Calendar Patterns

Patterns. I love patterns. There is something comfortable in repetition. You know what is coming next.

Maybe it’s the American school year ingrained in my sense of schedules and calendar that drives me to my blog’s calendar at the end of every summer. I plan out the entire year, topics I will cover, issues I want to tackle, projects to accomplish, goals to set.

I want to know what is coming next. I like plans. I like calendars. I like looking up on the wall, in an appointment book, and on my computer and smartphone and know the agenda for the next week.

Traveling to California to visit relatives, I was introduced to the concept of a keeping a simple datebook and journal by my Great Aunt. Every day she would note a few details of the day. A doctor’s visit, lunch with friends, a goal met, a memory preserved.

Aunt told me about visiting us in Seattle when I was young. I had no memory of that visit, but loved her stories of my adorable antics. “How old was I? When was that?”

She traced her finger across a bookcase of black leather datebooks and choose one with the gold embossed date on the spine “1965.” She flipped through the pages to the middle of the book. Summer.

She spread the book wide and pointed to June 26. The entry read, “In Seattle. Visited with nephew’s family. Little redhead Lorelle is quite the entertainer. Smart and witty company at only 5 years old.” There were a few more words about the rest of their day and my family, but I only could see the words related to me.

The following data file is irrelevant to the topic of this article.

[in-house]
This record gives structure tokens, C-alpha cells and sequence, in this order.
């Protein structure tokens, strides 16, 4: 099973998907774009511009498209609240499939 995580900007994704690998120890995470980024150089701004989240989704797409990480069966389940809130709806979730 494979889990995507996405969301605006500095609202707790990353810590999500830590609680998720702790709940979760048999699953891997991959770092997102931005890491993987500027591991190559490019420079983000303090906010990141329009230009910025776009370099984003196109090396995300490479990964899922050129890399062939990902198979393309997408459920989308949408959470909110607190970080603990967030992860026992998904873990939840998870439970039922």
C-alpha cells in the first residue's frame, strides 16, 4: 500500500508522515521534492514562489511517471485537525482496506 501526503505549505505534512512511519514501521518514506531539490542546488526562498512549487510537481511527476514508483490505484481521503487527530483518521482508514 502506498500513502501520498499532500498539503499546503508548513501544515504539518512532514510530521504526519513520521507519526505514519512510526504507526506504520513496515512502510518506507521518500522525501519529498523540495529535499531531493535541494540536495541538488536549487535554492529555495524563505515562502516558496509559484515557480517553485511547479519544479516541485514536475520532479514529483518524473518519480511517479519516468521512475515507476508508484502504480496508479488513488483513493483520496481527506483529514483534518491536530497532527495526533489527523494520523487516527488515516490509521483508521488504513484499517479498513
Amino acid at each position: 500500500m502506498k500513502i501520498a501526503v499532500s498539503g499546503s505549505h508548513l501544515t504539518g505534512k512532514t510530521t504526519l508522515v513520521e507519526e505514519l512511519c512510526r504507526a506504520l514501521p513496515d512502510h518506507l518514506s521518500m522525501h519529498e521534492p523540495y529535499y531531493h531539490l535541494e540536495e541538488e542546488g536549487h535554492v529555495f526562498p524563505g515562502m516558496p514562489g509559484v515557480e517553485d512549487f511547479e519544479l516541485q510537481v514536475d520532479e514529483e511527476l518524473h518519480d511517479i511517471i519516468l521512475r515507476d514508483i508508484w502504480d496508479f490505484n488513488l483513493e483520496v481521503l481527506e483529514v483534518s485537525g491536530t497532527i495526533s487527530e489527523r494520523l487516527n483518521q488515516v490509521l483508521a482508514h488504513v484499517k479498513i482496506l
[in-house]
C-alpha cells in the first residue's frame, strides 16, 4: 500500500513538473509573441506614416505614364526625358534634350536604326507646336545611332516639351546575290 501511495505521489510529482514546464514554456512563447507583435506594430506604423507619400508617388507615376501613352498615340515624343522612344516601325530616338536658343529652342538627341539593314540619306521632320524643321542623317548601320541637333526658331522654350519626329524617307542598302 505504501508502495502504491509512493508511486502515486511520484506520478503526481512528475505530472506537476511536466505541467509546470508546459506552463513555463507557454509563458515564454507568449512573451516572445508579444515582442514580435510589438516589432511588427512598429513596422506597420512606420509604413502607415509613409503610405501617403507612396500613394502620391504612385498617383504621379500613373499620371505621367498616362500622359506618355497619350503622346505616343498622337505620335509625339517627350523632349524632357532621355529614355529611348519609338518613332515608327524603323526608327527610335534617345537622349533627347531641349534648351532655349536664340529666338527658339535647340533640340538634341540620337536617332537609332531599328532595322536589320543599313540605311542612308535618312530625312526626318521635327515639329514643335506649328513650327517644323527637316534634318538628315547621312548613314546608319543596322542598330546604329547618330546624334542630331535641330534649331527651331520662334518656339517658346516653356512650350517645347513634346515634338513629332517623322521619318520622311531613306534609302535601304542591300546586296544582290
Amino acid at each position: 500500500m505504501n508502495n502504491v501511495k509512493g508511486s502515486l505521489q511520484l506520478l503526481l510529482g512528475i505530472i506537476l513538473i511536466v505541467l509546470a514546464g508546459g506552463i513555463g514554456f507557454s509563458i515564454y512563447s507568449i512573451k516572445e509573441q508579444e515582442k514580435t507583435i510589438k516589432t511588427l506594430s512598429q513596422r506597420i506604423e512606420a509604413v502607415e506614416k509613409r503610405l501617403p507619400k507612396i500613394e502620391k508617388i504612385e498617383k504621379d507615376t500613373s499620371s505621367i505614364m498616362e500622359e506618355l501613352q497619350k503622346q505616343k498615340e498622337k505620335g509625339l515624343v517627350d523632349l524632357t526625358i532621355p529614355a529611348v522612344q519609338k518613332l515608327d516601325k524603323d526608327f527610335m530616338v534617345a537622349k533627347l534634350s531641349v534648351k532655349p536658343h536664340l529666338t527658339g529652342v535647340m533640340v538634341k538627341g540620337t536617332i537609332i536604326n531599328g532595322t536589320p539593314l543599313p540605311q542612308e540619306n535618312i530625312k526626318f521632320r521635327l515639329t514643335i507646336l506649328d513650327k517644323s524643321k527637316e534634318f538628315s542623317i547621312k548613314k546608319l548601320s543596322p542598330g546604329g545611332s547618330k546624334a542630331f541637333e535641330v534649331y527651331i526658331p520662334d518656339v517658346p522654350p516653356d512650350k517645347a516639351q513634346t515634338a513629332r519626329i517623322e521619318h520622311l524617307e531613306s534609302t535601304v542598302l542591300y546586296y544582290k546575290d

My aunt had preserved me at 5 years old. Summed up my character with kind and positive words. It was a moment saved, gone from my own memories.

She remembered.

Long before the fear of Alzheimer zapping our memories from existence became a daily discussion, I’ve always feared not remembering, forgetting important moments, people, and the powerful events that form our lives.

Calendars work in both directions, to preserve the past and set the course of the future. Both are important, and part of the balance of our lives.

It’s the pattern of living, day-by-day.

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